London, England (CNN) -- A growing number of Egyptian women are demanding a divorce and seeking counsel for their marriages, as the social stigma against it weakens and talking about relationship problems becomes more popular in the media.
Once considered taboo to discuss in public, private relationships between men and women are now the hot topic of television talk shows, radio programs and blogs. Mahasen Saber, host of Divorce Radio, says that her program is helping to break the stigma.
"People are shocked at first, but after they read and listen to what we write and present, they like what we talk about...they are happy because I am talking about something they are dealing with" Saber told CNN.
Earlier this year she launched the radio show to complement her blog called "I Want A Divorce."
In 2008 the number of Egyptian couples who divorced increased 8.4 percent over the previous year, according to the Central Agency for Public Mobilization and Statistics (CAPMAS).
Nearly 40 percent of marriages in Egypt now end in divorce, making it the highest rate in the Arab world. Egypt is also one of the few countries in the region where the topic is discussed so freely, thanks largely to the initiative of outspoken women.
"Women are taking advantage of new media outlets to voice their concern," said Nadya Khalife, a Human Rights Watch researcher focused on women's issues in the Middle East. "They are talking more openly about these issues. They are becoming less shameful in Egyptian society."
Those issues include sex. Dr. Heba Kotb is a leading sexologist in Cairo who appears regularly on TV. She has two PHD's, one in sexuality from the University of Florida, and she considers herself a conservative Muslim. Dr. Kotb attributes 80 percent of divorce in Egypt to sexual problems.
"In most cases couples simply don't know how to deal sexually with their partner," she told CNN. "I provide the information -- this is right, this is wrong, you should do this."
"Often it is just miscommunication. The psychology of men is not understood by women and vice versa."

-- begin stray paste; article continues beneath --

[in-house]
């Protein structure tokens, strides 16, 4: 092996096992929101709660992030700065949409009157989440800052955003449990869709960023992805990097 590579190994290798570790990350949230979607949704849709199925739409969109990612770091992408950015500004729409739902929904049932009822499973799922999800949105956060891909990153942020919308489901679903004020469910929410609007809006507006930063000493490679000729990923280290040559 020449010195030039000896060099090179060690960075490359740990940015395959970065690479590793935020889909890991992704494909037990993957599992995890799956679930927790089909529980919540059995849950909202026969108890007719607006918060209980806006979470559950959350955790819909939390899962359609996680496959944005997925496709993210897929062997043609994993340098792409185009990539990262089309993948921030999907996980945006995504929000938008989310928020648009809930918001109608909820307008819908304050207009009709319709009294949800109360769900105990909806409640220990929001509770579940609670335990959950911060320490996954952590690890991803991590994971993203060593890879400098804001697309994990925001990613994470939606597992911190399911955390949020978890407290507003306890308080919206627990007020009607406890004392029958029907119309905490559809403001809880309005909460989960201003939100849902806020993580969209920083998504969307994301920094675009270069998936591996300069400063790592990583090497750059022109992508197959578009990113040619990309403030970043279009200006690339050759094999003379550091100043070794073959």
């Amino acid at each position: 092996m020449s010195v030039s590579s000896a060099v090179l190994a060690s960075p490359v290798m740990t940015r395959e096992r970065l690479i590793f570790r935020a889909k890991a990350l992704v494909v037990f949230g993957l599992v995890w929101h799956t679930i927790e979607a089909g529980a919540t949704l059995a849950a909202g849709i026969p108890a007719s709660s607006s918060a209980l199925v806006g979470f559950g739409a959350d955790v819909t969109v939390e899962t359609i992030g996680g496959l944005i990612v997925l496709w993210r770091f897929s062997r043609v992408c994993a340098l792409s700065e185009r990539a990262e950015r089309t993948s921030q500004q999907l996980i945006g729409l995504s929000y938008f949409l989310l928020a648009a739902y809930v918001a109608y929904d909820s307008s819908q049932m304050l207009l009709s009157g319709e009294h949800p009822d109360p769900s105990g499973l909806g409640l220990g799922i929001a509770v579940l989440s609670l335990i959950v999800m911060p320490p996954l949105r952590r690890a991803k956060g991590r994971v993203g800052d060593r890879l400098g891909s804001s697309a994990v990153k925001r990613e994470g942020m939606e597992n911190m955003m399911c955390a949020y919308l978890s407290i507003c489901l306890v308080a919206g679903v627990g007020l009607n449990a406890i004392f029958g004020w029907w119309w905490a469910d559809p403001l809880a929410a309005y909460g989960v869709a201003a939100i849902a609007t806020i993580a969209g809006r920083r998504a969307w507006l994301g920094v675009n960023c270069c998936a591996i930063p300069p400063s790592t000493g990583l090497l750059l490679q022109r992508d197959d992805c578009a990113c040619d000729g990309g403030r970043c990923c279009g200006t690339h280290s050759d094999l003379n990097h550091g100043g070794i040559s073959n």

When Dr. Kotb started her practice eight years ago, she saw only a handful of patients per week. Today she is booked months in advance. "People now think it does not have to be the end of the marriage when they have problems. [They think] it's worth it to give counseling a try."
For Egyptian women, getting divorced has traditionally carried with it a severe stigma. "The main perception of a woman who is divorced in Egypt, or in any Arab country, is that she is evil or something is not right ... that she has done something wrong" said Saber. "I started Divorce Radio to change that view."
"The stigma has nothing to do with religion. It's culture," said Madiha el Safty, professor of sociology at the American University in Cairo. "Egypt is a patriarchic society, very male-dominated. Men always blame women for all their problems, but the stigma [against divorced women] has eased"
"It has to do with the the rights of women. Now we have more rights -- in education, employment, we have more economic independence. So [women] are less willing to accept an unhappy marriage," Dr. Kotb told CNN.
Dr. Kotb also blamed the high rate of divorce on the fact that "a relationship equals marriage" in Egypt. "In the West, it's a matter of breaking up. Here there is no living together."
Saber agreed: "In Egypt, there is no space to have a relationship without marriage. It's the dream of every girl in Egypt to get married," she said.
In Egypt marriage falls under family law, which is based on Shari'a, Islamic religious law, and which gives men and women unequal rights to a divorce.
"In Islamic Shari'a, a man can divorce his wife at any time, in any place, and for any or no reason by simply uttering the following words: "I divorce you, I divorce you, I divorce you," explained Gabriel Sawma, an attorney specializing in Muslim divorce law and professor at Farleigh Dickinson University.
Women, on the other hand, can get a divorce only through court action, in a much more formal legal process.
In 2000, Egypt liberalized their laws, granting women the right to initiate a "no-fault" divorce (khula). Though this is considered a step forward, women are still required through khula to relinquish any claim to alimony or their dowry.
"There was an effort to modernize divorce," said Prof. Sawma. "Before, the man was not obligated to agree to a divorce."